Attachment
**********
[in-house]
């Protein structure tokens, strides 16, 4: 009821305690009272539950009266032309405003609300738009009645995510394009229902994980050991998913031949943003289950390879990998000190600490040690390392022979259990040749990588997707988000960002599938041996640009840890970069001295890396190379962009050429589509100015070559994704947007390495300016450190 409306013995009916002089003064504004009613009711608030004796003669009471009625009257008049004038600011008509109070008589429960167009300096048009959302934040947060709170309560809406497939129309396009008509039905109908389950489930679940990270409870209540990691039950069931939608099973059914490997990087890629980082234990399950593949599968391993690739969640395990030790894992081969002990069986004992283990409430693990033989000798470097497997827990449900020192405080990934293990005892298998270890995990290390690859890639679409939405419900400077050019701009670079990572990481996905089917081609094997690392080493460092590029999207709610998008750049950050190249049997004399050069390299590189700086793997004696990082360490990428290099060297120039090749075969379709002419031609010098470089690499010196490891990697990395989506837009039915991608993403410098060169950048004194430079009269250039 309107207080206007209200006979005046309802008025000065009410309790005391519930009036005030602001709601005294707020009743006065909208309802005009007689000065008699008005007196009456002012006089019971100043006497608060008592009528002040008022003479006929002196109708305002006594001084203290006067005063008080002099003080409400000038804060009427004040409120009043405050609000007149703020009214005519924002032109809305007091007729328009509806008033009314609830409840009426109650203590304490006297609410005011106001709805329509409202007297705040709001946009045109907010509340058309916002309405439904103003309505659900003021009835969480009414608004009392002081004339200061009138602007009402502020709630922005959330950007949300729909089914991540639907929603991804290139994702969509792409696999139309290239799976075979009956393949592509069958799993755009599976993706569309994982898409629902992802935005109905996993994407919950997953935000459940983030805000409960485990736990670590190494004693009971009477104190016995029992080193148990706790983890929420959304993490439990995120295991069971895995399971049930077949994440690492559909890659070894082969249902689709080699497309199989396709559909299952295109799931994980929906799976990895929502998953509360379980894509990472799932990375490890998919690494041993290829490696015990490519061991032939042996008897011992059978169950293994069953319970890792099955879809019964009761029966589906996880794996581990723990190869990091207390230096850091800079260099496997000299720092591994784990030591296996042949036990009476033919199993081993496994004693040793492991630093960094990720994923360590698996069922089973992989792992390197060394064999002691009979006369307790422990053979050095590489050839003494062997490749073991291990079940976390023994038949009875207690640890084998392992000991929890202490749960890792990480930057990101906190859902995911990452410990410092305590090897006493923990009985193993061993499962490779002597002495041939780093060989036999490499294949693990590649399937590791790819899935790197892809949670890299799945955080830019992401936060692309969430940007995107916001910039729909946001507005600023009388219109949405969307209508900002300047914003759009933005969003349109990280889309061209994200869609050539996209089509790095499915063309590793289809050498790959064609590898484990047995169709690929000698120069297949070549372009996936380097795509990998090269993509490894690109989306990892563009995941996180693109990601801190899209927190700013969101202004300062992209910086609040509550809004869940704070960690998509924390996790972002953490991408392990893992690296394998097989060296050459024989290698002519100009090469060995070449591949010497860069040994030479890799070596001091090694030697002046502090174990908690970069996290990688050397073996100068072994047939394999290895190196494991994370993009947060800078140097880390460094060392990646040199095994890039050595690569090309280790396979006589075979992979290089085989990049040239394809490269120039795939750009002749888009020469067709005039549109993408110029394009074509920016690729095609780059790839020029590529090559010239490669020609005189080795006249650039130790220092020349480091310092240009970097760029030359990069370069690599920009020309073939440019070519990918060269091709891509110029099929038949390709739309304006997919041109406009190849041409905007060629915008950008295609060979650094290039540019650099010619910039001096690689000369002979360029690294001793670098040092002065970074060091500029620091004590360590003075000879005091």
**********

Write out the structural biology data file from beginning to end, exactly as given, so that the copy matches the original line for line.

[in-house]
């Protein structure tokens, strides 16, 4: 009821305690009272539950009266032309405003609300738009009645995510394009229902994980050991998913031949943003289950390879990998000190600490040690390392022979259990040749990588997707988000960002599938041996640009840890970069001295890396190379962009050429589509100015070559994704947007390495300016450190 409306013995009916002089003064504004009613009711608030004796003669009471009625009257008049004038600011008509109070008589429960167009300096048009959302934040947060709170309560809406497939129309396009008509039905109908389950489930679940990270409870209540990691039950069931939608099973059914490997990087890629980082234990399950593949599968391993690739969640395990030790894992081969002990069986004992283990409430693990033989000798470097497997827990449900020192405080990934293990005892298998270890995990290390690859890639679409939405419900400077050019701009670079990572990481996905089917081609094997690392080493460092590029999207709610998008750049950050190249049997004399050069390299590189700086793997004696990082360490990428290099060297120039090749075969379709002419031609010098470089690499010196490891990697990395989506837009039915991608993403410098060169950048004194430079009269250039 309107207080206007209200006979005046309802008025000065009410309790005391519930009036005030602001709601005294707020009743006065909208309802005009007689000065008699008005007196009456002012006089019971100043006497608060008592009528002040008022003479006929002196109708305002006594001084203290006067005063008080002099003080409400000038804060009427004040409120009043405050609000007149703020009214005519924002032109809305007091007729328009509806008033009314609830409840009426109650203590304490006297609410005011106001709805329509409202007297705040709001946009045109907010509340058309916002309405439904103003309505659900003021009835969480009414608004009392002081004339200061009138602007009402502020709630922005959330950007949300729909089914991540639907929603991804290139994702969509792409696999139309290239799976075979009956393949592509069958799993755009599976993706569309994982898409629902992802935005109905996993994407919950997953935000459940983030805000409960485990736990670590190494004693009971009477104190016995029992080193148990706790983890929420959304993490439990995120295991069971895995399971049930077949994440690492559909890659070894082969249902689709080699497309199989396709559909299952295109799931994980929906799976990895929502998953509360379980894509990472799932990375490890998919690494041993290829490696015990490519061991032939042996008897011992059978169950293994069953319970890792099955879809019964009761029966589906996880794996581990723990190869990091207390230096850091800079260099496997000299720092591994784990030591296996042949036990009476033919199993081993496994004693040793492991630093960094990720994923360590698996069922089973992989792992390197060394064999002691009979006369307790422990053979050095590489050839003494062997490749073991291990079940976390023994038949009875207690640890084998392992000991929890202490749960890792990480930057990101906190859902995911990452410990410092305590090897006493923990009985193993061993499962490779002597002495041939780093060989036999490499294949693990590649399937590791790819899935790197892809949670890299799945955080830019992401936060692309969430940007995107916001910039729909946001507005600023009388219109949405969307209508900002300047914003759009933005969003349109990280889309061209994200869609050539996209089509790095499915063309590793289809050498790959064609590898484990047995169709690929000698120069297949070549372009996936380097795509990998090269993509490894690109989306990892563009995941996180693109990601801190899209927190700013969101202004300062992209910086609040509550809004869940704070960690998509924390996790972002953490991408392990893992690296394998097989060296050459024989290698002519100009090469060995070449591949010497860069040994030479890799070596001091090694030697002046502090174990908690970069996290990688050397073996100068072994047939394999290895190196494991994370993009947060800078140097880390460094060392990646040199095994890039050595690569090309280790396979006589075979992979290089085989990049040239394809490269120039795939750009002749888009020469067709005039549109993408110029394009074509920016690729095609780059790839020029590529090559010239490669020609005189080795006249650039130790220092020349480091310092240009970097760029030359990069370069690599920009020309073939440019070519990918060269091709891509110029099929038949390709739309304006997919041109406009190849041409905007060629915008950008295609060979650094290039540019650099010619910039001096690689000369002979360029690294001793670098040092002065970074060091500029620091004590360590003075000879005091």